Mumbai: Reserve Bank of India (RBI) Governor Shaktikanta Das on Wednesday acknowledged that the inflation targets were missed to avoid ‘paying a high cost’ by tightening it earlier and said the central bank does not want to upset the process of recovery.
‘We wanted the economy to safely reach the shores and then bring down inflation,’ he said while speaking at FIBAC 2022 – an Annual Banking Conclave, organised jointly by FICCI and IBA.
He noted that the RBI continues to be watchful of the liquidity situation and remains agile and ready to undertake liquidity operations.
Das said the launch of Central Bank Digital Currency (CBDC) is a landmark moment in the history of money and currency in the country.
“Going forward, it is going to be a major transformation of the way business is done, the way transactions are conducted,” he said.
He said RBI will launch the retail part of the CBDC trial later this month.
He also spoke on end-to-end digitised KCC loans launched last month in Madhya Pradesh and Tamil Nadu and underscored that the learnings from the pilot project and the CBDC pilot will be used to ‘launch the CBDC in a full-fledged manner in the near future.
‘In addition, RBI will use the learnings in launching pilots for SME loans. “If everything goes alright, we hope to do launches nationwide sometime during the year 2023,” he said.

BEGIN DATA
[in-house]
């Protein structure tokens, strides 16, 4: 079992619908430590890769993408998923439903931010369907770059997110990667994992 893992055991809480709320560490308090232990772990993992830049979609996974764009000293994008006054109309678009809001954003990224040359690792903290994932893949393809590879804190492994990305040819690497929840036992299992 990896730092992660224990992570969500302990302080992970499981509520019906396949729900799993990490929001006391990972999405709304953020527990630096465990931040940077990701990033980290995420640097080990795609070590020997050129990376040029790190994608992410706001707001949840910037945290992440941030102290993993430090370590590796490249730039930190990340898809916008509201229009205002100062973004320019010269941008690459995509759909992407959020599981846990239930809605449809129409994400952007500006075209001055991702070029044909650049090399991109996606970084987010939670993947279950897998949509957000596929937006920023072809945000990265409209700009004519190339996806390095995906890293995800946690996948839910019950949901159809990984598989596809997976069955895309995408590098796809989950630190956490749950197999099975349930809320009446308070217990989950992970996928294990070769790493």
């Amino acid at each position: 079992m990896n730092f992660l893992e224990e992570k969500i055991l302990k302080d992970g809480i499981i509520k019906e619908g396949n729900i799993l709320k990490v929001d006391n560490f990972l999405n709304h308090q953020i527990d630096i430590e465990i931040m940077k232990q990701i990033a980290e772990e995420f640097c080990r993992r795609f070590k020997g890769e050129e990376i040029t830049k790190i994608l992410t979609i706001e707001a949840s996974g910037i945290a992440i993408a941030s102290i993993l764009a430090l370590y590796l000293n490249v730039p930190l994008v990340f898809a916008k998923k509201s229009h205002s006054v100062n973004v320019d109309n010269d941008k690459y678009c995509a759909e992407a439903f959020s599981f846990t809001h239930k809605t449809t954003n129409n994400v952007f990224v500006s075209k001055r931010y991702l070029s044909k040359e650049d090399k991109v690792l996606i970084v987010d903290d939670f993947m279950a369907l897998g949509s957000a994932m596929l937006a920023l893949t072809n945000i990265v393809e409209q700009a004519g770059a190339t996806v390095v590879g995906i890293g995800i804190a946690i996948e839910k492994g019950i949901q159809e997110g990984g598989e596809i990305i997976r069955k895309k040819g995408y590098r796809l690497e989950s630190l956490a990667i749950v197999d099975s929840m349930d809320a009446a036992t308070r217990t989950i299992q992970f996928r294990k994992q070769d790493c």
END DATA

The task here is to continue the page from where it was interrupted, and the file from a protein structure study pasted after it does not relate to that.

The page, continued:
Addressing the volatility in the exchange rate, the RBI Governor said almost all major currencies – barring the Swiss Franc, the Singapore Dollar, the Russian Rouble and the Indonesian Rupiah – have depreciated against the US dollar more than the Indian Rupee.
‘From April 1 to October 31, 2022, the Indian Rupee has depreciated by 8.0 per cent, while the US dollar has appreciated by 13.0 per cent,” he said.
Das underlined that the Indian Rupee has appreciated against many major currencies.
‘Furthermore, the size of the Indian Rupee’s appreciation was the highest vis-à-vis the Japanese Yen (12.4 per cent), the Chinese Yuan (5.9 per cent), the Pound Sterling (4.6 per cent) and the Euro (2.5 per cent),” he said.